2.16 NOAA Tropical Training Desk: NOAA trained six fellows from Central America and six from the Caribbean each year at the Tropical Desk at the NCEP HPC. Fellows were trained on operational skills, including numerical weather prediction techniques. In addition, the Spanish-speaking chief instructor for the Tropical Desk delivered week-long specialized training course for officials in Mexico.

2.17 NOAA supported the Caribbean Regional Climate Outlook Forum which included technical training for forecasters in RA IV.

3.1 The Committee noted that, at its 64th session (Geneva, June 2012), the WMO Executive Council gave following guidance to the Tropical Cyclone Programme (TCP):

a) Capacity development

  • Due consideration to developing countries, LDCs in particular

b) Regional tropical cyclone (TC) bodies and WMO Projects

  • Close linkage between TCP and other WMO Programmes through the relevant WMO projects such as SWFDP and CIFDP

c) Improvement of Operational TC Forecasting

  • Extended use of ensemble techniques including multi-model consensus forecasting and ensemble-based probabilistic guidance

- More objective TC analyses as recommended by IWSATC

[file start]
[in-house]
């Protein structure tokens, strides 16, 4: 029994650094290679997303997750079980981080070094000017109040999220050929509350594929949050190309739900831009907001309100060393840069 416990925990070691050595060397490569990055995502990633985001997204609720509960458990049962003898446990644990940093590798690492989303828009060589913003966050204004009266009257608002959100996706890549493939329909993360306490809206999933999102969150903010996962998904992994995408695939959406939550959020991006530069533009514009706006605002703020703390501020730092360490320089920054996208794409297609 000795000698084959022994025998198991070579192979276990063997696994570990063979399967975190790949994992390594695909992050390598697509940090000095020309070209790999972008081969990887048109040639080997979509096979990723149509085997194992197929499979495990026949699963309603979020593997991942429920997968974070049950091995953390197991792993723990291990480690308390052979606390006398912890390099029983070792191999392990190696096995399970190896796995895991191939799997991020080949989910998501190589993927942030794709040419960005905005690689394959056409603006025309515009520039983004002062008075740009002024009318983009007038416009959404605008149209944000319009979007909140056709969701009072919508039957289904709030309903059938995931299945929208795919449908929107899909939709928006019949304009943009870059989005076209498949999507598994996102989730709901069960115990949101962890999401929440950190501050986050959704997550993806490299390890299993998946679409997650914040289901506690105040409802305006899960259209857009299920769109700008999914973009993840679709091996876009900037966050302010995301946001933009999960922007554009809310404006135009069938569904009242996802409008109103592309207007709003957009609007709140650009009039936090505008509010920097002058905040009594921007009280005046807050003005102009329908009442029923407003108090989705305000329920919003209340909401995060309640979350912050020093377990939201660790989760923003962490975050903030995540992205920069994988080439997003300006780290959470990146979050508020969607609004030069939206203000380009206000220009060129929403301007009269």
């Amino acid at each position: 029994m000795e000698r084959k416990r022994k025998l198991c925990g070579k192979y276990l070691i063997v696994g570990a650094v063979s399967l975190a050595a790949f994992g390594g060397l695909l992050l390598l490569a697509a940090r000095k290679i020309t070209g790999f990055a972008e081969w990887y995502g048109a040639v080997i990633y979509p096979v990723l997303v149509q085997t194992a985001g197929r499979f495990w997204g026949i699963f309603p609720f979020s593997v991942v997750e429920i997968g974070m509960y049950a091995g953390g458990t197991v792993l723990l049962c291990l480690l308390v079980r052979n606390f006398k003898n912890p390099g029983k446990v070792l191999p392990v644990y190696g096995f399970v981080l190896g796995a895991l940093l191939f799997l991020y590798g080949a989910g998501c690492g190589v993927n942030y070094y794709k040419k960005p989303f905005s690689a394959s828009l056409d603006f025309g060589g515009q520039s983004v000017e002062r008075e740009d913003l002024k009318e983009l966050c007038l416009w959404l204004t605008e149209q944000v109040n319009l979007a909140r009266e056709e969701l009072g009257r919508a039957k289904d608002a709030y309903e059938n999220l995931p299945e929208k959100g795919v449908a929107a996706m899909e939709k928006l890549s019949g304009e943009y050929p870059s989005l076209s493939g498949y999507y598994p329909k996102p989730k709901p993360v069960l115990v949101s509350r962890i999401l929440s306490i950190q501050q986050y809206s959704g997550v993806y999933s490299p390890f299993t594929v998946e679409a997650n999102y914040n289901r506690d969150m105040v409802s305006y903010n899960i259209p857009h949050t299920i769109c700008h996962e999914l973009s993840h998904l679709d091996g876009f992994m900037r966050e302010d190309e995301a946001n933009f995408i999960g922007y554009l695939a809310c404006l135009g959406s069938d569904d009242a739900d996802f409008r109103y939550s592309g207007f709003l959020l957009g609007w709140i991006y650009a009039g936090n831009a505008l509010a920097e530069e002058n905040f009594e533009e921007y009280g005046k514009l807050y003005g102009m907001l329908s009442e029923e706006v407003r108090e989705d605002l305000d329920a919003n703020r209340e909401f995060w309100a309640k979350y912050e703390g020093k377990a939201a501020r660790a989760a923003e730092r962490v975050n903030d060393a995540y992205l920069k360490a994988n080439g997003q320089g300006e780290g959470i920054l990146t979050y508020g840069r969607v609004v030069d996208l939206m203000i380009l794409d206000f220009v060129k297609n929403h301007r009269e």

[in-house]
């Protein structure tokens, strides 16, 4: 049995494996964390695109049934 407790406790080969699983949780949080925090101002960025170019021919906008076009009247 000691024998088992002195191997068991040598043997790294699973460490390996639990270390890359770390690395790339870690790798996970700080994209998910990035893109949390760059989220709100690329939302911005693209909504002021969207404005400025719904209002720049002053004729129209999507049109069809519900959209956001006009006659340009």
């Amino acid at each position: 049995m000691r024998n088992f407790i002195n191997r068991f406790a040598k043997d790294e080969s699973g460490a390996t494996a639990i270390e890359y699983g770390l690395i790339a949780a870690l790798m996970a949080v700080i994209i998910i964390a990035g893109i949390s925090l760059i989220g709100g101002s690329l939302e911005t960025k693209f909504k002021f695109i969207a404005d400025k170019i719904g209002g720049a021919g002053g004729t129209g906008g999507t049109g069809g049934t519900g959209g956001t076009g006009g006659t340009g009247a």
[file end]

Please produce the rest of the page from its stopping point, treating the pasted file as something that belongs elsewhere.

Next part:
- Establishment of TC Forecaster Website

d) Standardization of the format in TC warnings

- Implementation of Common Alerting Protocol (CAP) in TC warnings

- Migration of the format of TCAC advisories for aviation from text to graphics
3.2. The Committee was briefed about the outcomes of annual/biennial sessions of other four regional TC committees held during the intersessional period, as follows:

  1. The 14th session of the RA V Tropical Cyclone Committee was held in Apia, Samoa from the 16 to 20 July 2012 in conjunction with the 3rd Meeting of the ICG/PTWS Regional Working Group on Tsunami Warning and Mitigation in the South-West Pacific Region (14 July).

  2. The 20th session of the RA I Tropical Cyclone Committee (TCC) was held in Maputo, Mozambique from 3 to 7 September 2012. The Committee carried out a complete reformation of its Technical Plan to make it more strategic. It also reconfirmed the full implementation of the new storm-naming procedures.

  3. The 45th session of the ESCAP/WMO Typhoon Committee was held in Hong Kong, China from 29 January to 1 February 2013. The Committee published the 2nd Assessment Report on the Influence of Climate Change on TC in the Typhoon Committee Region. It also endorsed the implementation of the SSOP Project jointly with the Panel on Tropical Cyclones.

  4. The 40th session of the WMO/ESCAP Panel on Tropical Cyclones was held in Colombo, Sri Lanka. The Panel decided to hold an integrated workshop with participation of the members of its all the working groups of Meteorology, Hydrology and DRR.

3.3 For the capacity development in TC forecasting, TCP held a number of workshops and training events in cooperation with its partner Programmes, including the RA IV Workshop on Hurricane Forecasting and Warning, and Public Weather Services which was held at RSMC Miami, Florida, USA, from 12 to 23 March 2013. It also organized attachment trainings jointly with the RSMCs Tokyo and New Delhi which invited experts of Philippines/Viet Nam and Bangladesh/Myanmar/Oman, respectively.